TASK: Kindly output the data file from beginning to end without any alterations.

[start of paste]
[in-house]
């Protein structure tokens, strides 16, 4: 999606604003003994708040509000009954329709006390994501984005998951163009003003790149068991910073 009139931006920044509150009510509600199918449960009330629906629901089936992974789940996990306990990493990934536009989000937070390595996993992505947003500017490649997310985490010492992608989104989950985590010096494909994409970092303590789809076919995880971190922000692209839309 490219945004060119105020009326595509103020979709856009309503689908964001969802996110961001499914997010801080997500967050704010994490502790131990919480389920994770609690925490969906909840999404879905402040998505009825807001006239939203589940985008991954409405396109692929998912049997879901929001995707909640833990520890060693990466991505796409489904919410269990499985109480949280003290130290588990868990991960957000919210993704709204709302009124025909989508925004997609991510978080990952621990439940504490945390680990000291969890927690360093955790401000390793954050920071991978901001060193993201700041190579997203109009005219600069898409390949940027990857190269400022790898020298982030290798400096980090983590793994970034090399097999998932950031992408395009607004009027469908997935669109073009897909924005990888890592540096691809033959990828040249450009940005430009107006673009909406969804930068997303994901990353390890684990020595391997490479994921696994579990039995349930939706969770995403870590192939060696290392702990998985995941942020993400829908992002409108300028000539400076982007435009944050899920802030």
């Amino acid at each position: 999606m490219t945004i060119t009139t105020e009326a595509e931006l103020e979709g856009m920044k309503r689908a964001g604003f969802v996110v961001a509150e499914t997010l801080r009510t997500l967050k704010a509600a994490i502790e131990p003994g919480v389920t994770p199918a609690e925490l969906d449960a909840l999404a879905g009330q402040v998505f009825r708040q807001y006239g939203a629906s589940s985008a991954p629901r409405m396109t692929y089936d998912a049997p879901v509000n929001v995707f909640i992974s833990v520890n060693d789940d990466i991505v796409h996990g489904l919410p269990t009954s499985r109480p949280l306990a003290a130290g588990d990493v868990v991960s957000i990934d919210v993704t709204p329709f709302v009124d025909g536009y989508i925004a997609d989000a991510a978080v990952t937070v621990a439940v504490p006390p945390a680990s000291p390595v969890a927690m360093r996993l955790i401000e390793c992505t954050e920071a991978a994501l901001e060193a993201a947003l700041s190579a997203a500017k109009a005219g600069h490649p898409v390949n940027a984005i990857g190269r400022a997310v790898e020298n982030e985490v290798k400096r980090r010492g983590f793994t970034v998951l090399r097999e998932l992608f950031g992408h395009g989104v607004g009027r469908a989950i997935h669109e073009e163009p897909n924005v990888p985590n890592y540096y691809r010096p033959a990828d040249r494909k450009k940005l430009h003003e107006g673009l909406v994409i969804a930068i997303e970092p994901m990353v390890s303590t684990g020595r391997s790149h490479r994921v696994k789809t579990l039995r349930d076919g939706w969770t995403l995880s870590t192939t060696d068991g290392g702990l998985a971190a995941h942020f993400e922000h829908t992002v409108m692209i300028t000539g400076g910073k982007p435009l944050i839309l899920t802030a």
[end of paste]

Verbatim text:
[in-house]
């Protein structure tokens, strides 16, 4: 999606604003003994708040509000009954329709006390994501984005998951163009003003790149068991910073 009139931006920044509150009510509600199918449960009330629906629901089936992974789940996990306990990493990934536009989000937070390595996993992505947003500017490649997310985490010492992608989104989950985590010096494909994409970092303590789809076919995880971190922000692209839309 490219945004060119105020009326595509103020979709856009309503689908964001969802996110961001499914997010801080997500967050704010994490502790131990919480389920994770609690925490969906909840999404879905402040998505009825807001006239939203589940985008991954409405396109692929998912049997879901929001995707909640833990520890060693990466991505796409489904919410269990499985109480949280003290130290588990868990991960957000919210993704709204709302009124025909989508925004997609991510978080990952621990439940504490945390680990000291969890927690360093955790401000390793954050920071991978901001060193993201700041190579997203109009005219600069898409390949940027990857190269400022790898020298982030290798400096980090983590793994970034090399097999998932950031992408395009607004009027469908997935669109073009897909924005990888890592540096691809033959990828040249450009940005430009107006673009909406969804930068997303994901990353390890684990020595391997490479994921696994579990039995349930939706969770995403870590192939060696290392702990998985995941942020993400829908992002409108300028000539400076982007435009944050899920802030």
């Amino acid at each position: 999606m490219t945004i060119t009139t105020e009326a595509e931006l103020e979709g856009m920044k309503r689908a964001g604003f969802v996110v961001a509150e499914t997010l801080r009510t997500l967050k704010a509600a994490i502790e131990p003994g919480v389920t994770p199918a609690e925490l969906d449960a909840l999404a879905g009330q402040v998505f009825r708040q807001y006239g939203a629906s589940s985008a991954p629901r409405m396109t692929y089936d998912a049997p879901v509000n929001v995707f909640i992974s833990v520890n060693d789940d990466i991505v796409h996990g489904l919410p269990t009954s499985r109480p949280l306990a003290a130290g588990d990493v868990v991960s957000i990934d919210v993704t709204p329709f709302v009124d025909g536009y989508i925004a997609d989000a991510a978080v990952t937070v621990a439940v504490p006390p945390a680990s000291p390595v969890a927690m360093r996993l955790i401000e390793c992505t954050e920071a991978a994501l901001e060193a993201a947003l700041s190579a997203a500017k109009a005219g600069h490649p898409v390949n940027a984005i990857g190269r400022a997310v790898e020298n982030e985490v290798k400096r980090r010492g983590f793994t970034v998951l090399r097999e998932l992608f950031g992408h395009g989104v607004g009027r469908a989950i997935h669109e073009e163009p897909n924005v990888p985590n890592y540096y691809r010096p033959a990828d040249r494909k450009k940005l430009h003003e107006g673009l909406v994409i969804a930068i997303e970092p994901m990353v390890s303590t684990g020595r391997s790149h490479r994921v696994k789809t579990l039995r349930d076919g939706w969770t995403l995880s870590t192939t060696d068991g290392g702990l998985a971190a995941h942020f993400e922000h829908t992002v409108m692209i300028t000539g400076g910073k982007p435009l944050i839309l899920t802030a």